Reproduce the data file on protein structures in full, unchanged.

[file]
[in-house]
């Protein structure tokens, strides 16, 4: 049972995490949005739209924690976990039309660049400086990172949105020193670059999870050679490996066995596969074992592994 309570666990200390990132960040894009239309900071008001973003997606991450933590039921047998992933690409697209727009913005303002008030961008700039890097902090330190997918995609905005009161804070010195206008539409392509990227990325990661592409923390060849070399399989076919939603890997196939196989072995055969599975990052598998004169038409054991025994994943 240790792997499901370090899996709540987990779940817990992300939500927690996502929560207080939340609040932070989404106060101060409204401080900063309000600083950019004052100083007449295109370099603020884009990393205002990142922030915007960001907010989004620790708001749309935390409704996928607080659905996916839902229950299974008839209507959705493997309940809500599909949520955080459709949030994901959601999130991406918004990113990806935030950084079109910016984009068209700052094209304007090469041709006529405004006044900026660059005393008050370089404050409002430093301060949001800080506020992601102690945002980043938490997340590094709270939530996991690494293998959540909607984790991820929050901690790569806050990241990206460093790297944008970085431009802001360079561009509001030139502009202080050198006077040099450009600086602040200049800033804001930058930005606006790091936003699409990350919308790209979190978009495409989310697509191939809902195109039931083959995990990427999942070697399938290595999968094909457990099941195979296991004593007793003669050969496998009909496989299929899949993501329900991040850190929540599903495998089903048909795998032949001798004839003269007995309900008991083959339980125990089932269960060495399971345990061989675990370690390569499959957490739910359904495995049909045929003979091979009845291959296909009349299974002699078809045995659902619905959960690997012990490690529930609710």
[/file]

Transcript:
[in-house]
């Protein structure tokens, strides 16, 4: 049972995490949005739209924690976990039309660049400086990172949105020193670059999870050679490996066995596969074992592994 309570666990200390990132960040894009239309900071008001973003997606991450933590039921047998992933690409697209727009913005303002008030961008700039890097902090330190997918995609905005009161804070010195206008539409392509990227990325990661592409923390060849070399399989076919939603890997196939196989072995055969599975990052598998004169038409054991025994994943 240790792997499901370090899996709540987990779940817990992300939500927690996502929560207080939340609040932070989404106060101060409204401080900063309000600083950019004052100083007449295109370099603020884009990393205002990142922030915007960001907010989004620790708001749309935390409704996928607080659905996916839902229950299974008839209507959705493997309940809500599909949520955080459709949030994901959601999130991406918004990113990806935030950084079109910016984009068209700052094209304007090469041709006529405004006044900026660059005393008050370089404050409002430093301060949001800080506020992601102690945002980043938490997340590094709270939530996991690494293998959540909607984790991820929050901690790569806050990241990206460093790297944008970085431009802001360079561009509001030139502009202080050198006077040099450009600086602040200049800033804001930058930005606006790091936003699409990350919308790209979190978009495409989310697509191939809902195109039931083959995990990427999942070697399938290595999968094909457990099941195979296991004593007793003669050969496998009909496989299929899949993501329900991040850190929540599903495998089903048909795998032949001798004839003269007995309900008991083959339980125990089932269960060495399971345990061989675990370690390569499959957490739910359904495995049909045929003979091979009845291959296909009349299974002699078809045995659902619905959960690997012990490690529930609710």